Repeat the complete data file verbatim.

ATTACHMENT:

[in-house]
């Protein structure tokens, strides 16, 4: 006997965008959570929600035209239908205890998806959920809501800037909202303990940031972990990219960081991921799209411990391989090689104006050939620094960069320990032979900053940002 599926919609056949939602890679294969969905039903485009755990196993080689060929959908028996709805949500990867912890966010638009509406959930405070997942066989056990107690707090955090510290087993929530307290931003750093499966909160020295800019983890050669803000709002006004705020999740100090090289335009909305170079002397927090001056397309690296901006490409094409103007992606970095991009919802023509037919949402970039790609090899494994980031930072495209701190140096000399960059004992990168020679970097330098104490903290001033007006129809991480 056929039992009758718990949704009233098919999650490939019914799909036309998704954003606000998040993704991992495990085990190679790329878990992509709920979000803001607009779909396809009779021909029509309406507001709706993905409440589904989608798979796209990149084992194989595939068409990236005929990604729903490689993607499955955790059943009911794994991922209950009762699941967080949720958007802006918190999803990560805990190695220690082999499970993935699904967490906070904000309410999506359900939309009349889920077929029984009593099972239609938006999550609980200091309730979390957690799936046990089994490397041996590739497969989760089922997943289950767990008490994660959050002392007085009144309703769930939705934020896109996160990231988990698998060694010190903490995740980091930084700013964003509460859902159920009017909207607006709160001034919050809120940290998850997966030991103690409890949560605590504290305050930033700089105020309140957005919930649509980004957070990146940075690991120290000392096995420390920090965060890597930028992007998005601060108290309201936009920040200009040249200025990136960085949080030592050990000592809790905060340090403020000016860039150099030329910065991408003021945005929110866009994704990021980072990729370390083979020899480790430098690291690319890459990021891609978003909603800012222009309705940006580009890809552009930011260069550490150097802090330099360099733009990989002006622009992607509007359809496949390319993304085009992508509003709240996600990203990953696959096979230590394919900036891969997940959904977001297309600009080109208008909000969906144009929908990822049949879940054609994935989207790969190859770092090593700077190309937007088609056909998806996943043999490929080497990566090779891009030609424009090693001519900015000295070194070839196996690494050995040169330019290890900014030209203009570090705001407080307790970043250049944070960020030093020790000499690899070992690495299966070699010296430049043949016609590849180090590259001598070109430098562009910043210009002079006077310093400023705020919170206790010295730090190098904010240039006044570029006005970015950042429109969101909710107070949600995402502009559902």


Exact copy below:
[in-house]
């Protein structure tokens, strides 16, 4: 006997965008959570929600035209239908205890998806959920809501800037909202303990940031972990990219960081991921799209411990391989090689104006050939620094960069320990032979900053940002 599926919609056949939602890679294969969905039903485009755990196993080689060929959908028996709805949500990867912890966010638009509406959930405070997942066989056990107690707090955090510290087993929530307290931003750093499966909160020295800019983890050669803000709002006004705020999740100090090289335009909305170079002397927090001056397309690296901006490409094409103007992606970095991009919802023509037919949402970039790609090899494994980031930072495209701190140096000399960059004992990168020679970097330098104490903290001033007006129809991480 056929039992009758718990949704009233098919999650490939019914799909036309998704954003606000998040993704991992495990085990190679790329878990992509709920979000803001607009779909396809009779021909029509309406507001709706993905409440589904989608798979796209990149084992194989595939068409990236005929990604729903490689993607499955955790059943009911794994991922209950009762699941967080949720958007802006918190999803990560805990190695220690082999499970993935699904967490906070904000309410999506359900939309009349889920077929029984009593099972239609938006999550609980200091309730979390957690799936046990089994490397041996590739497969989760089922997943289950767990008490994660959050002392007085009144309703769930939705934020896109996160990231988990698998060694010190903490995740980091930084700013964003509460859902159920009017909207607006709160001034919050809120940290998850997966030991103690409890949560605590504290305050930033700089105020309140957005919930649509980004957070990146940075690991120290000392096995420390920090965060890597930028992007998005601060108290309201936009920040200009040249200025990136960085949080030592050990000592809790905060340090403020000016860039150099030329910065991408003021945005929110866009994704990021980072990729370390083979020899480790430098690291690319890459990021891609978003909603800012222009309705940006580009890809552009930011260069550490150097802090330099360099733009990989002006622009992607509007359809496949390319993304085009992508509003709240996600990203990953696959096979230590394919900036891969997940959904977001297309600009080109208008909000969906144009929908990822049949879940054609994935989207790969190859770092090593700077190309937007088609056909998806996943043999490929080497990566090779891009030609424009090693001519900015000295070194070839196996690494050995040169330019290890900014030209203009570090705001407080307790970043250049944070960020030093020790000499690899070992690495299966070699010296430049043949016609590849180090590259001598070109430098562009910043210009002079006077310093400023705020919170206790010295730090190098904010240039006044570029006005970015950042429109969101909710107070949600995402502009559902």